Why the Marine Stewardship Council needs an independent review

Amy Hammond and Professor Callum Roberts from the On The Hook campaign argue that loopholes and a lack of accountability put the credibility of the MSC accreditation mark at risk.

The Marine Stewardship Council (MSC) is a UK-based charity which operates an eco-labelling scheme often described as the ‘gold standard’ for sustainable seafood. The MSC may be a more reliable indicator of sustainability than rival seafood accreditation schemes but scratch the surface and it is not clear that the MSC’s reputation stands up to scrutiny.

An ‘ecolabel’ which certifies, for example, dredge and trawl fisheries and fisheries where shark finning takes place – is that really what a sustainability-conscious consumer would expect?

As such, the MSC is facing increasing questioning, including during a recent inquiry by the UK Parliament’s Environmental Audit Committee (EAC), as to why these practices are still permitted under its Standard.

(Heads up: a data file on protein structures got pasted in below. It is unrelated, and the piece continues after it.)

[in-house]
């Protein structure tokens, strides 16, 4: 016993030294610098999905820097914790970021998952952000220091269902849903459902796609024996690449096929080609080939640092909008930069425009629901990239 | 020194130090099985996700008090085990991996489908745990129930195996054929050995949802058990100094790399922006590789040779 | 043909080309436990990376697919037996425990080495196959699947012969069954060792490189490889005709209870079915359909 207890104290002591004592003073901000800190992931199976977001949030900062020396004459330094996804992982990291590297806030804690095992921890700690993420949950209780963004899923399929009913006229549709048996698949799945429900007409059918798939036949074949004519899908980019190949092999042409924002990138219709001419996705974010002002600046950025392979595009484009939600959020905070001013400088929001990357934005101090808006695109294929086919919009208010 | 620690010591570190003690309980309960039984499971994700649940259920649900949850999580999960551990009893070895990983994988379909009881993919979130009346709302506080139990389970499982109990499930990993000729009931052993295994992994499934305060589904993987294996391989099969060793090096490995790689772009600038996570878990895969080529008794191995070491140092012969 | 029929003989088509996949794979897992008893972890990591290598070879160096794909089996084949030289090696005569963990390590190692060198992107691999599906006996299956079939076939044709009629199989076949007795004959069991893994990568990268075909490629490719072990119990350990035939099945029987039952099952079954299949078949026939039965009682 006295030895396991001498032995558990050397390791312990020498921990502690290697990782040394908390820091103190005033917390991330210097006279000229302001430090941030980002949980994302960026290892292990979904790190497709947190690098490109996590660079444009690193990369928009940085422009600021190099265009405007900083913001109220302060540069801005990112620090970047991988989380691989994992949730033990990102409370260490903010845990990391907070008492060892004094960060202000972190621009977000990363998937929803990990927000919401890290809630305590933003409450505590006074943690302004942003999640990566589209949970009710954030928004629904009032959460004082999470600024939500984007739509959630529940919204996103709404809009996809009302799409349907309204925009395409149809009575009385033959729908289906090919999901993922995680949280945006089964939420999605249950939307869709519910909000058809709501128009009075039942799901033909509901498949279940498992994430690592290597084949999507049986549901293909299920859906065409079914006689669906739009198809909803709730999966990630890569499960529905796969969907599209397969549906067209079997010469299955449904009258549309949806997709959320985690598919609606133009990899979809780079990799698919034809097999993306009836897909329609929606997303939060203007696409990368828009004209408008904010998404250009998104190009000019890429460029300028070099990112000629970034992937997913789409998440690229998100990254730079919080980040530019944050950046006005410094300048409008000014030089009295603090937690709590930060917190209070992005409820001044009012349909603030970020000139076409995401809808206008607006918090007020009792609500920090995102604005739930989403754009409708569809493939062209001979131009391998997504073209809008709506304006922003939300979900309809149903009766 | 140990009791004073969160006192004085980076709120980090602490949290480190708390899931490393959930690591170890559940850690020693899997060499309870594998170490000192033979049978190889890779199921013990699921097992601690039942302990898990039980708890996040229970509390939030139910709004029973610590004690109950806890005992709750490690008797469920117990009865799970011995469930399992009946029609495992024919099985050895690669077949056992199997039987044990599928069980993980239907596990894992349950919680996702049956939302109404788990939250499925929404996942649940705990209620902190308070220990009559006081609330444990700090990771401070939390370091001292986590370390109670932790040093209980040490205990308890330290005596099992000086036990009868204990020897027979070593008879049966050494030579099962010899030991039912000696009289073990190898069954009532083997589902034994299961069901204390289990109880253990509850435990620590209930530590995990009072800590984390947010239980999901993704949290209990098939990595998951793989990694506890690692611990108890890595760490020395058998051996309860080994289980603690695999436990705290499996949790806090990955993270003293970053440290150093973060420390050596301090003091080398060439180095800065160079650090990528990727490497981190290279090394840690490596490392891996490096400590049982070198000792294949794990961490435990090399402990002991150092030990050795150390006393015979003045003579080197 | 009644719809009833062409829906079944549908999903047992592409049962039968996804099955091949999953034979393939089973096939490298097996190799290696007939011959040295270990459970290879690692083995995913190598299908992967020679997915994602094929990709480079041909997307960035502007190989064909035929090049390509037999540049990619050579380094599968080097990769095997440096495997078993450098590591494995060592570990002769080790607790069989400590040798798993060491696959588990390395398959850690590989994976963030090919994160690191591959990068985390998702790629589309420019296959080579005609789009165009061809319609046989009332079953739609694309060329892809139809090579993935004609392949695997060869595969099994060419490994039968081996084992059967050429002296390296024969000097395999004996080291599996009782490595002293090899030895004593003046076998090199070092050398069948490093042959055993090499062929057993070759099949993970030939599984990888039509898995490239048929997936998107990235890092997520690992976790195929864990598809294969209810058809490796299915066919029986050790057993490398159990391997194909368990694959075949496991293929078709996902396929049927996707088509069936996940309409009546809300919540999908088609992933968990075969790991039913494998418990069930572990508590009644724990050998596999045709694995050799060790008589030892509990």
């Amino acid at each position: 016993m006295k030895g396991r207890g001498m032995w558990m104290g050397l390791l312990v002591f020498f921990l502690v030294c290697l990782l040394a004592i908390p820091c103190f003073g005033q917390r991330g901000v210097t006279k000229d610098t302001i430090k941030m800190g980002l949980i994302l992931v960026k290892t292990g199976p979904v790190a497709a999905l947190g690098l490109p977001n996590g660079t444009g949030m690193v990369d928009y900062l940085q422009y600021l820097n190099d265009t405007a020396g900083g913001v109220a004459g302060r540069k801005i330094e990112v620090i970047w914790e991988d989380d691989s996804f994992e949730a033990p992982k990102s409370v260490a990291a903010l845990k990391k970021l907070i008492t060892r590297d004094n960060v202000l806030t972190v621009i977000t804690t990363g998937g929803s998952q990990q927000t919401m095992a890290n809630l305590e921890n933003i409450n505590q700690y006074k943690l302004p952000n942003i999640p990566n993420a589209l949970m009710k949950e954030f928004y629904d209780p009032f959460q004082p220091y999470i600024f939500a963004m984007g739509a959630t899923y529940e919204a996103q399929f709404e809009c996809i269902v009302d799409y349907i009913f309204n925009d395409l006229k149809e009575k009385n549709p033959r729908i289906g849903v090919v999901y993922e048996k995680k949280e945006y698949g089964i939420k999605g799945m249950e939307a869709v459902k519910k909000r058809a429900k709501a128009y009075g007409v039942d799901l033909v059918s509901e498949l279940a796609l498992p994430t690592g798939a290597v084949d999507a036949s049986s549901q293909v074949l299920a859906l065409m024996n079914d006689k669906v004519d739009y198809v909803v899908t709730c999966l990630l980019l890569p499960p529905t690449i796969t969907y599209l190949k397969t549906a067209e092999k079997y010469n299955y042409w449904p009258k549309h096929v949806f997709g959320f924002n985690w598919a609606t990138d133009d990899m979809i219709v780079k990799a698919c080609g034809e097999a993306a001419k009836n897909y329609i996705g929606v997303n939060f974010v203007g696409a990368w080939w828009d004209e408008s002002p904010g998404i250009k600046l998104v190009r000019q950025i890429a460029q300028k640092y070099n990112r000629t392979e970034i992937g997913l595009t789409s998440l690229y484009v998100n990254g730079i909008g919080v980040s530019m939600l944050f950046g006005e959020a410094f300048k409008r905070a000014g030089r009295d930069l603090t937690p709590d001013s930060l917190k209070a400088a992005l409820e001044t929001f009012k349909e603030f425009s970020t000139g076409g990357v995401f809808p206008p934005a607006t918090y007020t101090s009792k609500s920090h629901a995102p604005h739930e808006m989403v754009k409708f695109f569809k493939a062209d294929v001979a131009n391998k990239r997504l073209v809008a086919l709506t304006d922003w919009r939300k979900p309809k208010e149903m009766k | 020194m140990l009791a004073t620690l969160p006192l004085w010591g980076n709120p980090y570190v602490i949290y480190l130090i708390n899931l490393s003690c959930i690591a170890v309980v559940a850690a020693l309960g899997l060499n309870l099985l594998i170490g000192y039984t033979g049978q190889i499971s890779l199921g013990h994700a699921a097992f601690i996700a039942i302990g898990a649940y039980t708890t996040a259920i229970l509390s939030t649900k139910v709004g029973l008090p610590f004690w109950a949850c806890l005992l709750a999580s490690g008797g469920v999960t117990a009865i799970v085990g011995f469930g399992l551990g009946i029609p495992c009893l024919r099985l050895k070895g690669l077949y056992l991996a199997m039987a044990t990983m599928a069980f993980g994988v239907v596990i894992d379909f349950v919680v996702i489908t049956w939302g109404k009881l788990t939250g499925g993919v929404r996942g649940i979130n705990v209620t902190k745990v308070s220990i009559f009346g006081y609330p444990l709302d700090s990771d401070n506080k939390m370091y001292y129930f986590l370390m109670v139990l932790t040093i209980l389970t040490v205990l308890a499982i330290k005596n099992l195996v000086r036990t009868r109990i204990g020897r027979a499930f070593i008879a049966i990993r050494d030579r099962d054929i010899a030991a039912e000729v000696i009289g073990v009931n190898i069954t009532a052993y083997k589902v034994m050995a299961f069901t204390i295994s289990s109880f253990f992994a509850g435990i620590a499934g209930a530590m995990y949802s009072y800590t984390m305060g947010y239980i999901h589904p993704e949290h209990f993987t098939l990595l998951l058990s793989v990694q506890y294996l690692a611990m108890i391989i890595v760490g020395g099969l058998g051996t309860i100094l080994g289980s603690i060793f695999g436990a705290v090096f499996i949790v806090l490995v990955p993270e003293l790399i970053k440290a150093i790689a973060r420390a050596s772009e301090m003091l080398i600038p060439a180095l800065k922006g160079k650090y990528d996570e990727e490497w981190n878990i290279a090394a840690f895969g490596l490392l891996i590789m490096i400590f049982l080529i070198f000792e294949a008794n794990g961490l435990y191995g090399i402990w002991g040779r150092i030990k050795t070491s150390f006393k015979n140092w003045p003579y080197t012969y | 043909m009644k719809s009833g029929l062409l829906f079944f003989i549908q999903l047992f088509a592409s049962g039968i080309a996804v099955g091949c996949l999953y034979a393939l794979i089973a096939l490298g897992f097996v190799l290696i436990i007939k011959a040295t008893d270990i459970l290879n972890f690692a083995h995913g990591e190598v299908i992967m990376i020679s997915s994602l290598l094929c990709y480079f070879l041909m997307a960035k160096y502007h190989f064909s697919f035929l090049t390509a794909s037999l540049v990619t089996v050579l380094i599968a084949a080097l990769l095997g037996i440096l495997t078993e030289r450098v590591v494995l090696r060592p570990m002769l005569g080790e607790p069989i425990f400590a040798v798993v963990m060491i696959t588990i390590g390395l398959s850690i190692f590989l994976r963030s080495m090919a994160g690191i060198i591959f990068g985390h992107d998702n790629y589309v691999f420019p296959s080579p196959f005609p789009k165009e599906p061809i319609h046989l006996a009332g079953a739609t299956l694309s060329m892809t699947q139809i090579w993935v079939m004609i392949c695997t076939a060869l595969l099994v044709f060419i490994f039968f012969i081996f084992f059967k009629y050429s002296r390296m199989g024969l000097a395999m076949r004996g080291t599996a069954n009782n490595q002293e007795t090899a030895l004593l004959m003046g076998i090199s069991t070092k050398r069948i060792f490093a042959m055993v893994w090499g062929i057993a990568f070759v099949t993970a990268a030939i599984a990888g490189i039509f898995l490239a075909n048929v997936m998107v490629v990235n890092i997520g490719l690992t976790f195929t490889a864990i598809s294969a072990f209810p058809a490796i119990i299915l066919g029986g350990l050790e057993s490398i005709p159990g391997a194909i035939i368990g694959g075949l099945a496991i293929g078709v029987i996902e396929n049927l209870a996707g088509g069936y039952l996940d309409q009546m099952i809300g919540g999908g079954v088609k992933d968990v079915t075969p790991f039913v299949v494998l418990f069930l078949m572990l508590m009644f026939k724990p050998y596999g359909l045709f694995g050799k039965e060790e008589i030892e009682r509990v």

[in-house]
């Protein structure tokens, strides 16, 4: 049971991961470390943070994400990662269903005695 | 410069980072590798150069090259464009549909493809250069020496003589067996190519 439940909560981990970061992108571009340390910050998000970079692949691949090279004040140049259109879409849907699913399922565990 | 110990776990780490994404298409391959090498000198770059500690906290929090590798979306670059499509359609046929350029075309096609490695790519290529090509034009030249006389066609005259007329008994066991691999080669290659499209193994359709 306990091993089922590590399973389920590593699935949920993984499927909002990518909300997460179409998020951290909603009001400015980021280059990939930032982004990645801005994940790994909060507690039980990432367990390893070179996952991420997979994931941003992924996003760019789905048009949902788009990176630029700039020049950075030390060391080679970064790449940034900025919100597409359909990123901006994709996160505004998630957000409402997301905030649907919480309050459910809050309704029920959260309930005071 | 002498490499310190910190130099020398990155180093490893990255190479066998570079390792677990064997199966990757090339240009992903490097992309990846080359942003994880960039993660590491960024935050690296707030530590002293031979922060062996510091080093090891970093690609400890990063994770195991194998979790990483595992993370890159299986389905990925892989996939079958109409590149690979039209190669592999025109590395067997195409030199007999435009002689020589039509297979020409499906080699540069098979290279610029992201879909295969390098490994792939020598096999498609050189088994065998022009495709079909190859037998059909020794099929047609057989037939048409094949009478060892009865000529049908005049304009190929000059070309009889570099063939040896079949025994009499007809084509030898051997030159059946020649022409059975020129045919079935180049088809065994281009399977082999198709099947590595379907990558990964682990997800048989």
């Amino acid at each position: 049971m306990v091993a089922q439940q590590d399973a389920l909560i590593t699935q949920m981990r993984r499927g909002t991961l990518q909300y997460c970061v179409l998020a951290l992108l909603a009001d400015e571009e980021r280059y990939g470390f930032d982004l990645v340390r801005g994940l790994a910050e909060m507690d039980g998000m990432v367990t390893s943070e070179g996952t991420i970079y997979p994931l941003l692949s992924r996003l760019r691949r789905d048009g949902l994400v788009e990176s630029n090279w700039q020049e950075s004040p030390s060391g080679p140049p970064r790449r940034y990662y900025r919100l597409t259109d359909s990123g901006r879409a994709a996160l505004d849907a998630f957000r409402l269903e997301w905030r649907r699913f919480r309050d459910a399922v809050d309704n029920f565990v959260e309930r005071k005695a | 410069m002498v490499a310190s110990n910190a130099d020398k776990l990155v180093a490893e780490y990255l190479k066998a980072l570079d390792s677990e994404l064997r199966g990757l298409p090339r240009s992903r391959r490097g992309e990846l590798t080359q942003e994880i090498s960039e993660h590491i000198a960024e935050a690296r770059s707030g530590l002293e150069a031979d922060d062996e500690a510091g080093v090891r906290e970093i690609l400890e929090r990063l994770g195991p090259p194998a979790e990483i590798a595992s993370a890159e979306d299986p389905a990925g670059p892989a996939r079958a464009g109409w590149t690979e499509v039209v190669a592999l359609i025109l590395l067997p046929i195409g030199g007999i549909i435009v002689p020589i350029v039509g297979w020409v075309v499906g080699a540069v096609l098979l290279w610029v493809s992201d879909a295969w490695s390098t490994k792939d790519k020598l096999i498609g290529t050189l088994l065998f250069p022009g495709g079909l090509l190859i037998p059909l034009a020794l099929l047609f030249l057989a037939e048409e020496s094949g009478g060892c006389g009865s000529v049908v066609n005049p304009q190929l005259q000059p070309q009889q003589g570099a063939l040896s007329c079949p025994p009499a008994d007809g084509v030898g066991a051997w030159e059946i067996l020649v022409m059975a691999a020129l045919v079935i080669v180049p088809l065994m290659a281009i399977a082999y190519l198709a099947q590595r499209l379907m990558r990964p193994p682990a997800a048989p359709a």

It is unrealistic to expect every consumer to have a detailed understanding of the complexities of fisheries science, of different fishing methods or the current state of stocks around the world. However, a growing number of consumers do want to make more environmentally sustainable choices and the role of the MSC scheme must be to guide them.

The MSC therefore has to crack down on loopholes and be proactive in preventing poor certifications which threaten to undermine the whole scheme. It must ensure that retailers or consumers picking up products carrying the blue tick can be 100% sure that they are not unknowingly endorsing unsustainable practices.

Fishing activities exist on a spectrum of sustainability, influenced by various contextual factors, and it is not as simple as saying X is sustainable but Y is not. Therefore, ever since the MSC’s creation, there has been continual debate regarding the level at which the bar for sustainability is set.

The MSC Theory of Change,  a low bar?